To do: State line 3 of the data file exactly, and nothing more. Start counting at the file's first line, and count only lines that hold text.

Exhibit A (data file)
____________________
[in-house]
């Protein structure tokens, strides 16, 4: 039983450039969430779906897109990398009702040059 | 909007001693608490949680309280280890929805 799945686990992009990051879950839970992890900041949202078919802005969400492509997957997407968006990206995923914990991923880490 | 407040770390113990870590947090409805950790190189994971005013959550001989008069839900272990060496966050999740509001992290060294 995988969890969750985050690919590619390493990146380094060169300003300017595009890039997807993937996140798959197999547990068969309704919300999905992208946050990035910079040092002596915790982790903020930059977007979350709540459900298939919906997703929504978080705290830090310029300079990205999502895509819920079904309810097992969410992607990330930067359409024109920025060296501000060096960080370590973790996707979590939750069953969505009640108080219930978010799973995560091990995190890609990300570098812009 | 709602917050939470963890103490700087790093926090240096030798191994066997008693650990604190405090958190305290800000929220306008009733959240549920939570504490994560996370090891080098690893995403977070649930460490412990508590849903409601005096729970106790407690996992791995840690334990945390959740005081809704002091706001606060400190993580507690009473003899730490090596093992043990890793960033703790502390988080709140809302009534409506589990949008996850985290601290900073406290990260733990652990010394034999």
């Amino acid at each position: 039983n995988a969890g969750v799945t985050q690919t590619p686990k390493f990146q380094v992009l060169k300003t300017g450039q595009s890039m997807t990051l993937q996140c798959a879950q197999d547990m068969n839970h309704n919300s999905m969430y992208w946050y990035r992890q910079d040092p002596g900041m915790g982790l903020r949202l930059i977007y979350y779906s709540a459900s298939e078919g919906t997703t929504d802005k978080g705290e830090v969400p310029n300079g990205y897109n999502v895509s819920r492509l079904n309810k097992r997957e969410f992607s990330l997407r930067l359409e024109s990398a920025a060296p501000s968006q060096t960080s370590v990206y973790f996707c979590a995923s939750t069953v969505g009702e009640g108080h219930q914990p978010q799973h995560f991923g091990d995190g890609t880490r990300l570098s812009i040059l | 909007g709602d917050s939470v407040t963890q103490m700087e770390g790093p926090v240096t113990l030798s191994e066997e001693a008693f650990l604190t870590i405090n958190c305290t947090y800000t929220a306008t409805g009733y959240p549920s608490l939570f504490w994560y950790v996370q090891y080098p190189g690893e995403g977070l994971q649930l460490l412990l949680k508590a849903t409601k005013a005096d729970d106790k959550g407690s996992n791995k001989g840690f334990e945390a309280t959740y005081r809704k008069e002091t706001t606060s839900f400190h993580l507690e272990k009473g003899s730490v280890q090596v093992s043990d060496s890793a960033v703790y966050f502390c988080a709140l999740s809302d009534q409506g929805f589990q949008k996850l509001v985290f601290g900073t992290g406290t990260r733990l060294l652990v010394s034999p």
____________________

């Amino acid at each position: 039983n995988a969890g969750v799945t985050q690919t590619p686990k390493f990146q380094v992009l060169k300003t300017g450039q595009s890039m997807t990051l993937q996140c798959a879950q197999d547990m068969n839970h309704n919300s999905m969430y992208w946050y990035r992890q910079d040092p002596g900041m915790g982790l903020r949202l930059i977007y979350y779906s709540a459900s298939e078919g919906t997703t929504d802005k978080g705290e830090v969400p310029n300079g990205y897109n999502v895509s819920r492509l079904n309810k097992r997957e969410f992607s990330l997407r930067l359409e024109s990398a920025a060296p501000s968006q060096t960080s370590v990206y973790f996707c979590a995923s939750t069953v969505g009702e009640g108080h219930q914990p978010q799973h995560f991923g091990d995190g890609t880490r990300l570098s812009i040059l | 909007g709602d917050s939470v407040t963890q103490m700087e770390g790093p926090v240096t113990l030798s191994e066997e001693a008693f650990l604190t870590i405090n958190c305290t947090y800000t929220a306008t409805g009733y959240p549920s608490l939570f504490w994560y950790v996370q090891y080098p190189g690893e995403g977070l994971q649930l460490l412990l949680k508590a849903t409601k005013a005096d729970d106790k959550g407690s996992n791995k001989g840690f334990e945390a309280t959740y005081r809704k008069e002091t706001t606060s839900f400190h993580l507690e272990k009473g003899s730490v280890q090596v093992s043990d060496s890793a960033v703790y966050f502390c988080a709140l999740s809302d009534q409506g929805f589990q949008k996850l509001v985290f601290g900073t992290g406290t990260r733990l060294l652990v010394s034999p």